Should ever a stoic group of individuals, whose cause is bigger than just winning premierships this year, feel more robbed of losing one they were entitled to it was the team from Windsor Park.
Launceston proved to be the benchmark throughout the 2019 TSLW season.
The 16 straight victories are a testimony of that.
Until the tragedy of that three-point grand final loss to Clarence where everything conspired against the Blues.
Even when the tricky wind turned around against their favour, as rain only poured when it favoured the Roos.
But in the background of all that Launceston felt an obligation to turn it on for the good of the women's game.
Leading into what promised to be the largest crowd to witness a TSLW match at that point, Blues coach Angela Dickson had no hesitation in seeing the bigger picture.
"To prove a point to those who just don't think women's footy has a place," she said.
The occasion was the so-called curtain-raiser for the TSL semi-final and those who arrived early had the chance to watch Launceston dispose of rivals Glenorchy.
She threw some names out there, expecting stars Daria Bannister, Abbey Green and Georgia Hill to lift to show a thing or two for those eyes not used to women hard at it.
The Magpies scored some junktime goals, but the 20 shots to nine should have demanded the minor premiers won by more than 16 points.
Dickson reckons the TSLW - and women's football in general - has come a long way from playing in front of a few dozen family and friends.
"Just to see how quickly it's developed is great," she said.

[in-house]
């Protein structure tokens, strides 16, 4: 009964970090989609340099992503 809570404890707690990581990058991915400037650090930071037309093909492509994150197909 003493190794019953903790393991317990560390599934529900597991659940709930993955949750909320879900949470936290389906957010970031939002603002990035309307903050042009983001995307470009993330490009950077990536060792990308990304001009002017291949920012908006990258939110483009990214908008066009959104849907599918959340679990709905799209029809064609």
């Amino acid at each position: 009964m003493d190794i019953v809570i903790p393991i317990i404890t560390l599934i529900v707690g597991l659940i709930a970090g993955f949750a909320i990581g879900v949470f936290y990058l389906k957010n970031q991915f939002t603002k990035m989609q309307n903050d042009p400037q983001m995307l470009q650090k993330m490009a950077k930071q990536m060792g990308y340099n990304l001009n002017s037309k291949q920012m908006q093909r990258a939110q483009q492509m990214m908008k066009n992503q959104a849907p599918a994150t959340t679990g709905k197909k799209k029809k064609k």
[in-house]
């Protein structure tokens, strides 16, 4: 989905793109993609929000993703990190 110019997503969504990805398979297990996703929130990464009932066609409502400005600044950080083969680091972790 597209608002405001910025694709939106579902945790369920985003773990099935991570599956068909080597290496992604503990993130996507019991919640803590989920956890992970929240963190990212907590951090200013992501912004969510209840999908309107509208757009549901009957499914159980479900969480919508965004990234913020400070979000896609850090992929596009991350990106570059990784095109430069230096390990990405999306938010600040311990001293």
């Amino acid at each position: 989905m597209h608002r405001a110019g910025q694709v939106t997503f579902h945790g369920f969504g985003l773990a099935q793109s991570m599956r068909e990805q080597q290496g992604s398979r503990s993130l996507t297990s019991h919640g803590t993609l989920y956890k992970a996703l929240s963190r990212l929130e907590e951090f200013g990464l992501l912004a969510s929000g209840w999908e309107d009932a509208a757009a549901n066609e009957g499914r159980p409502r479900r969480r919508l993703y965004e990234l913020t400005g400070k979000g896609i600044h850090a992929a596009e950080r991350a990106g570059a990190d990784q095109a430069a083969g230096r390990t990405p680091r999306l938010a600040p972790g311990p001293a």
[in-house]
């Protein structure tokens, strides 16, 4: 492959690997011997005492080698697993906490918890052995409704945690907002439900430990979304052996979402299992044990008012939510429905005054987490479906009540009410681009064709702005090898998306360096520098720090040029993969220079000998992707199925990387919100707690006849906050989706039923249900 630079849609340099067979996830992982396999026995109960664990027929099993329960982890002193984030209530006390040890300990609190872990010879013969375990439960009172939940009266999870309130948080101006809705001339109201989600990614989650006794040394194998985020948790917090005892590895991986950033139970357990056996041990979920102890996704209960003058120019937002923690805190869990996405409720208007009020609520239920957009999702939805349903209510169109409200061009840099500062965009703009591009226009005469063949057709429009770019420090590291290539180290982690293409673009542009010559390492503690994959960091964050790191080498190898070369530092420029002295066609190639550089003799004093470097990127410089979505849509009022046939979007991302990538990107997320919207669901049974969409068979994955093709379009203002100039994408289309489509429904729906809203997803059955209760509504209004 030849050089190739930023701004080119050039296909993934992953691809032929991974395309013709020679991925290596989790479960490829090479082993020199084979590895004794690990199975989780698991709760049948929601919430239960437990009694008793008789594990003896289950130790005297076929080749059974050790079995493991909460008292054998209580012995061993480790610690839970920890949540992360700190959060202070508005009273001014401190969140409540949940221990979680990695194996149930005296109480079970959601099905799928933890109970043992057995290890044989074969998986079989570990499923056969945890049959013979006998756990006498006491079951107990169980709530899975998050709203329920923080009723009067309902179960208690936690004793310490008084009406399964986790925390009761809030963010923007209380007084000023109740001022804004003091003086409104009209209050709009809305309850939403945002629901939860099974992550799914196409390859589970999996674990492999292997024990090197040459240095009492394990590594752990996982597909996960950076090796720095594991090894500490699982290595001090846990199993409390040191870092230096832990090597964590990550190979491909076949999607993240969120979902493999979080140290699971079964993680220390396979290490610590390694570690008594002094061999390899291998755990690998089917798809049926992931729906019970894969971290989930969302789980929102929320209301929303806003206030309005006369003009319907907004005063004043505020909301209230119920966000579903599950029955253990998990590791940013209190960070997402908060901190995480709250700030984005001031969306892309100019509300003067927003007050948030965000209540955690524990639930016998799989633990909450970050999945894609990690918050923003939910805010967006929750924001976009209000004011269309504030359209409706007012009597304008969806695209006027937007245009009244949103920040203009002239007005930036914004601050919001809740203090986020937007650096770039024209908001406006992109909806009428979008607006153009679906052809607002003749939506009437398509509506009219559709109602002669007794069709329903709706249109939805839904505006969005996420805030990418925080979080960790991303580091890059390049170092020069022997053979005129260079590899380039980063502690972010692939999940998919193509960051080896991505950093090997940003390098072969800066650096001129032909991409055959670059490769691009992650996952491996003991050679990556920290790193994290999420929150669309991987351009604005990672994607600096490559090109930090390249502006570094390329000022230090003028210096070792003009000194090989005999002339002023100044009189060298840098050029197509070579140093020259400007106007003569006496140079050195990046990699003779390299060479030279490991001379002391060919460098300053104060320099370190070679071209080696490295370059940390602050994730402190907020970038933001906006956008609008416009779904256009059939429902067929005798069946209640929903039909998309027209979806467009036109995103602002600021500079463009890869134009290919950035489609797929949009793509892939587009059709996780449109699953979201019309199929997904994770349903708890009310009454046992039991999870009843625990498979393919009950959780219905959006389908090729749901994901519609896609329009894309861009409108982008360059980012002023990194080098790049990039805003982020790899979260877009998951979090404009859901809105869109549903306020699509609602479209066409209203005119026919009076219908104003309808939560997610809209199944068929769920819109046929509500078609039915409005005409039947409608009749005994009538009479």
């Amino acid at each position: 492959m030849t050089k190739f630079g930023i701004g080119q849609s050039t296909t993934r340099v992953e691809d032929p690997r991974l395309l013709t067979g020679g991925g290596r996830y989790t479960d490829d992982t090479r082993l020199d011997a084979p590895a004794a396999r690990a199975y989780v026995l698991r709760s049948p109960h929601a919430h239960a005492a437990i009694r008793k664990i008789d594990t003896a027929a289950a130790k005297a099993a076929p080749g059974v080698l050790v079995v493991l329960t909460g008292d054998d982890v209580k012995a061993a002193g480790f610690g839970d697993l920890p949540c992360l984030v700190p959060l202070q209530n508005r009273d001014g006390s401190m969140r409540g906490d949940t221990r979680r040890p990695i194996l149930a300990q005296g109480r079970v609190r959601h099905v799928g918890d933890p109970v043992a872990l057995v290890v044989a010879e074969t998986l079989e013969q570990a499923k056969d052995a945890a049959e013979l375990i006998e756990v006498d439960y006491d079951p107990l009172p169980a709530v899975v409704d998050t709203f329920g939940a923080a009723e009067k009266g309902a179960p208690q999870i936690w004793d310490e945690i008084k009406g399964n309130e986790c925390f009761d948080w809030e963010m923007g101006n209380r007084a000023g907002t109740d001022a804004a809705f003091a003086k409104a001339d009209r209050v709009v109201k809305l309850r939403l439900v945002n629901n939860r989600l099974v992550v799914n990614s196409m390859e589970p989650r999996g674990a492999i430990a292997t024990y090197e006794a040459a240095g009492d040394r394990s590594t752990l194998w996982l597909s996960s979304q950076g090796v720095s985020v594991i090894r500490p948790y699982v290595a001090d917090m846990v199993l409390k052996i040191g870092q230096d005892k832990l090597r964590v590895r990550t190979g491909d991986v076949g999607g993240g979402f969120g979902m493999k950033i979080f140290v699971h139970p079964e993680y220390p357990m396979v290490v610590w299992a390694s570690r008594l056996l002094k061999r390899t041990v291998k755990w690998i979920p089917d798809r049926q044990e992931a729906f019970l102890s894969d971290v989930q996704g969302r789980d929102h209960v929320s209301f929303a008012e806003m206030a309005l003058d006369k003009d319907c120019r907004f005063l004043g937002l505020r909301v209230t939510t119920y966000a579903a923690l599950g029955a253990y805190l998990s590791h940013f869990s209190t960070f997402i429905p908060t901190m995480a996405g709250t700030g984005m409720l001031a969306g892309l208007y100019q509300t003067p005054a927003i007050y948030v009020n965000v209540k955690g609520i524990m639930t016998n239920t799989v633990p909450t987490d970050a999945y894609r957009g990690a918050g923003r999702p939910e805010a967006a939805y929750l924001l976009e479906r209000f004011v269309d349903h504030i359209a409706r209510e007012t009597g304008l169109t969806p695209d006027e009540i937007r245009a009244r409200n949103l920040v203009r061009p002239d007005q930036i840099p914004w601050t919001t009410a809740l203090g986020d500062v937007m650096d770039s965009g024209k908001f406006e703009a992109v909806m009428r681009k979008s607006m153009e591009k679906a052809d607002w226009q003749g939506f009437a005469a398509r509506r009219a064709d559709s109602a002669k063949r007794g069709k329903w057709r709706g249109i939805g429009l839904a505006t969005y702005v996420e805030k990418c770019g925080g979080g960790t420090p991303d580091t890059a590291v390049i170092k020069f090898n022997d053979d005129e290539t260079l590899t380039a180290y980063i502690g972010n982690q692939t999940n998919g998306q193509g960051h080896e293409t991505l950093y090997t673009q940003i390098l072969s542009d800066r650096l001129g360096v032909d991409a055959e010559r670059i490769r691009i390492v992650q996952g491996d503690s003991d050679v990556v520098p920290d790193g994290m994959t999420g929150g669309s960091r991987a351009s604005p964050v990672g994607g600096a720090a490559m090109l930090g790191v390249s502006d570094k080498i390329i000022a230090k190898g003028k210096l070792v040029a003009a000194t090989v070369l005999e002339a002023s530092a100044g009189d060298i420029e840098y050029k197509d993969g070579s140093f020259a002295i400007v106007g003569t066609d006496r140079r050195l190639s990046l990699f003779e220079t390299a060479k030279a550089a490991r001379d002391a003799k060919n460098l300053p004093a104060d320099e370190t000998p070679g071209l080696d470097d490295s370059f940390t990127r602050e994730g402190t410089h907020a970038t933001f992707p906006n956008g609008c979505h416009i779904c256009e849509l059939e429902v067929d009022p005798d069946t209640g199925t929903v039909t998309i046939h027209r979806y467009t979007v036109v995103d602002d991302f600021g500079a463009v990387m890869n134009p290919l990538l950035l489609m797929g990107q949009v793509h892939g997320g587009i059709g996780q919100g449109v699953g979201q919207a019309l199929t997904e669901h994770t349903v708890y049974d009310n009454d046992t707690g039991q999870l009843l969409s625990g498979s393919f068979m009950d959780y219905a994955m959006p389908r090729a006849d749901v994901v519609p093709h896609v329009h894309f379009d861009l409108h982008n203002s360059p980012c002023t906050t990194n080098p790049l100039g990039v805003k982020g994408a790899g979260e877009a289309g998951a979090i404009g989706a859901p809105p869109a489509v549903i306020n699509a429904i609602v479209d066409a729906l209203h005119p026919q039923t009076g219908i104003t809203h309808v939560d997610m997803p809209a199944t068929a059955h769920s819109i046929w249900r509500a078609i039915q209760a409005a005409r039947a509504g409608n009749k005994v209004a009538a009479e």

"I can remember, because I have been around for just on nine years now, when I first started, sure, girls wanted to win, but it was all about the friendship and the social activities that happened after the game - things like that."
That is let alone the difference of the past two years.
Launceston won the 2017 TSLW flag, but this Blues team is substantially better.
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"Since the TSLW started, you can see a difference and not just the competition but of the players," Dickson said.
"I look at a few of our players that were in the premiership side and to where they are now, I just think, 'wow, this is the development we have had in 2-3 years - and it has been just outstanding.
"With all the pathways that are happening now with the Devils, it's just really exciting for women's football in Tasmania at the moment."
And the football world is paying them more attention.
Though some of Dickson's teammates may not appreciate the compulsory ice baths straight after a winter slog.
"That's what I think has been really the biggest thing - especially in our team - is understanding what mental and physical commitment it takes to prepare yourselves to play football," she said.
"Two years ago we were a successful team, we were quite prepared, but we still kind of winged it a little bit.
"Where this year the girls within our team and the club as part of our culture is making sure that we're prepared in every aspect to play footy rather than rocking up."
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